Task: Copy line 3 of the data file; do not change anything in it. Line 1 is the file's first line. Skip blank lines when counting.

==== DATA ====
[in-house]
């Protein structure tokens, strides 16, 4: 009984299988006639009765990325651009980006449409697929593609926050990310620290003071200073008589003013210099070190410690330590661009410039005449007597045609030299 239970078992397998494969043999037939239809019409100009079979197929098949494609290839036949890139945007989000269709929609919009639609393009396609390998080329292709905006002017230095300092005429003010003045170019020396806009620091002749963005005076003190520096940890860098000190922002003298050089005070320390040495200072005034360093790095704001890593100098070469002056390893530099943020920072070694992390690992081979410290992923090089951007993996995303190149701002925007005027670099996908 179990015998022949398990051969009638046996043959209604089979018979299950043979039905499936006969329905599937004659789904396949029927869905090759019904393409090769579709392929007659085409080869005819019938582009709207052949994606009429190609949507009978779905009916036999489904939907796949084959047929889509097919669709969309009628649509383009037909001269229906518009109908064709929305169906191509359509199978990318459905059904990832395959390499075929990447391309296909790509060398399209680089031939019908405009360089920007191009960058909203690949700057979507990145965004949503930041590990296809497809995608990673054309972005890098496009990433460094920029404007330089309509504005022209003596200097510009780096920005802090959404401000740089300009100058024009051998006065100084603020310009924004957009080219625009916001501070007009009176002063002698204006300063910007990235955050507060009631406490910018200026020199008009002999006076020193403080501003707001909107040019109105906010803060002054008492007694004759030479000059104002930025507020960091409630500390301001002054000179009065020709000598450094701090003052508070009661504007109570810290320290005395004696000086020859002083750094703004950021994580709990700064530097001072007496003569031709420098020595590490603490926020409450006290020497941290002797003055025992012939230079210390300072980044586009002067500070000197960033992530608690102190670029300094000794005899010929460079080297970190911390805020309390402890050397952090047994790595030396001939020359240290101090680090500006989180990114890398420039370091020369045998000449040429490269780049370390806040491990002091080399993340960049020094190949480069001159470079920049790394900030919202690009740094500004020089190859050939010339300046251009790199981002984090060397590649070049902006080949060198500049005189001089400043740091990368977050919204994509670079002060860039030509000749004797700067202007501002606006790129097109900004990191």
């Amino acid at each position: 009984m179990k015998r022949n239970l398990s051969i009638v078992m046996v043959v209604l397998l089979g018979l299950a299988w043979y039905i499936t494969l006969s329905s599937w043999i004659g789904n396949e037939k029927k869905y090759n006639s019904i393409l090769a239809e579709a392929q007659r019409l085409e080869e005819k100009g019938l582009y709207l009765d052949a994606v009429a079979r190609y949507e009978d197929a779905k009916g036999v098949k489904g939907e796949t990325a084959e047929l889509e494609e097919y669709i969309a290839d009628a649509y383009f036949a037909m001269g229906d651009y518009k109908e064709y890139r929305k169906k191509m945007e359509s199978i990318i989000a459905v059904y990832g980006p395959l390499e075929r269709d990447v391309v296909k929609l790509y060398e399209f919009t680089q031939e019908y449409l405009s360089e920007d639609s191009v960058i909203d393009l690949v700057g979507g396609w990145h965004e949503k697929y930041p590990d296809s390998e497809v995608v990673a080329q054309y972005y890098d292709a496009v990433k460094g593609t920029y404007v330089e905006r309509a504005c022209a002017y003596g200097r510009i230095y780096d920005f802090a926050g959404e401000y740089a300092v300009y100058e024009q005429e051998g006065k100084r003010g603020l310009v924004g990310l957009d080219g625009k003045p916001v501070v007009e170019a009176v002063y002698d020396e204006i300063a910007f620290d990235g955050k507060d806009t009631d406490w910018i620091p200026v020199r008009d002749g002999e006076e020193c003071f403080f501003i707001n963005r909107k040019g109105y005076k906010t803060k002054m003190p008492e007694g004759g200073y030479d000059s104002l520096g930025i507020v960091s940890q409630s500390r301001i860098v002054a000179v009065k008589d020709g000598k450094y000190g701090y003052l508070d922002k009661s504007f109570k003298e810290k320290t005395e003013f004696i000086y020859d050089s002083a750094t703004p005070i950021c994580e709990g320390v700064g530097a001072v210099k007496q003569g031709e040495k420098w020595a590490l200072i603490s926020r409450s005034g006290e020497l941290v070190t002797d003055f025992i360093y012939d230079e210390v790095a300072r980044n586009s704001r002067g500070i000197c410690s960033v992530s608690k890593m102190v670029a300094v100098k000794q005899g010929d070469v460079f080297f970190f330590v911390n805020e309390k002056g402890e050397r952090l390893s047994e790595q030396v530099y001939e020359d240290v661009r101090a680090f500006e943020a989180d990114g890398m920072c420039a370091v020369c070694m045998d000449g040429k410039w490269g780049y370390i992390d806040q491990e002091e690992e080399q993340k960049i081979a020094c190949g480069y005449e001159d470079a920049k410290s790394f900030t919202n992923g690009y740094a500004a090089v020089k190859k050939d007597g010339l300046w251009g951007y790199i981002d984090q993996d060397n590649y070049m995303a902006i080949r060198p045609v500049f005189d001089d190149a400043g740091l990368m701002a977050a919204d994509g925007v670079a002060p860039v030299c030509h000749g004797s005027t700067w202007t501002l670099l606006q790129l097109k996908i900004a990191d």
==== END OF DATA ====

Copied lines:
């Amino acid at each position: 009984m179990k015998r022949n239970l398990s051969i009638v078992m046996v043959v209604l397998l089979g018979l299950a299988w043979y039905i499936t494969l006969s329905s599937w043999i004659g789904n396949e037939k029927k869905y090759n006639s019904i393409l090769a239809e579709a392929q007659r019409l085409e080869e005819k100009g019938l582009y709207l009765d052949a994606v009429a079979r190609y949507e009978d197929a779905k009916g036999v098949k489904g939907e796949t990325a084959e047929l889509e494609e097919y669709i969309a290839d009628a649509y383009f036949a037909m001269g229906d651009y518009k109908e064709y890139r929305k169906k191509m945007e359509s199978i990318i989000a459905v059904y990832g980006p395959l390499e075929r269709d990447v391309v296909k929609l790509y060398e399209f919009t680089q031939e019908y449409l405009s360089e920007d639609s191009v960058i909203d393009l690949v700057g979507g396609w990145h965004e949503k697929y930041p590990d296809s390998e497809v995608v990673a080329q054309y972005y890098d292709a496009v990433k460094g593609t920029y404007v330089e905006r309509a504005c022209a002017y003596g200097r510009i230095y780096d920005f802090a926050g959404e401000y740089a300092v300009y100058e024009q005429e051998g006065k100084r003010g603020l310009v924004g990310l957009d080219g625009k003045p916001v501070v007009e170019a009176v002063y002698d020396e204006i300063a910007f620290d990235g955050k507060d806009t009631d406490w910018i620091p200026v020199r008009d002749g002999e006076e020193c003071f403080f501003i707001n963005r909107k040019g109105y005076k906010t803060k002054m003190p008492e007694g004759g200073y030479d000059s104002l520096g930025i507020v960091s940890q409630s500390r301001i860098v002054a000179v009065k008589d020709g000598k450094y000190g701090y003052l508070d922002k009661s504007f109570k003298e810290k320290t005395e003013f004696i000086y020859d050089s002083a750094t703004p005070i950021c994580e709990g320390v700064g530097a001072v210099k007496q003569g031709e040495k420098w020595a590490l200072i603490s926020r409450s005034g006290e020497l941290v070190t002797d003055f025992i360093y012939d230079e210390v790095a300072r980044n586009s704001r002067g500070i000197c410690s960033v992530s608690k890593m102190v670029a300094v100098k000794q005899g010929d070469v460079f080297f970190f330590v911390n805020e309390k002056g402890e050397r952090l390893s047994e790595q030396v530099y001939e020359d240290v661009r101090a680090f500006e943020a989180d990114g890398m920072c420039a370091v020369c070694m045998d000449g040429k410039w490269g780049y370390i992390d806040q491990e002091e690992e080399q993340k960049i081979a020094c190949g480069y005449e001159d470079a920049k410290s790394f900030t919202n992923g690009y740094a500004a090089v020089k190859k050939d007597g010339l300046w251009g951007y790199i981002d984090q993996d060397n590649y070049m995303a902006i080949r060198p045609v500049f005189d001089d190149a400043g740091l990368m701002a977050a919204d994509g925007v670079a002060p860039v030299c030509h000749g004797s005027t700067w202007t501002l670099l606006q790129l097109k996908i900004a990191d």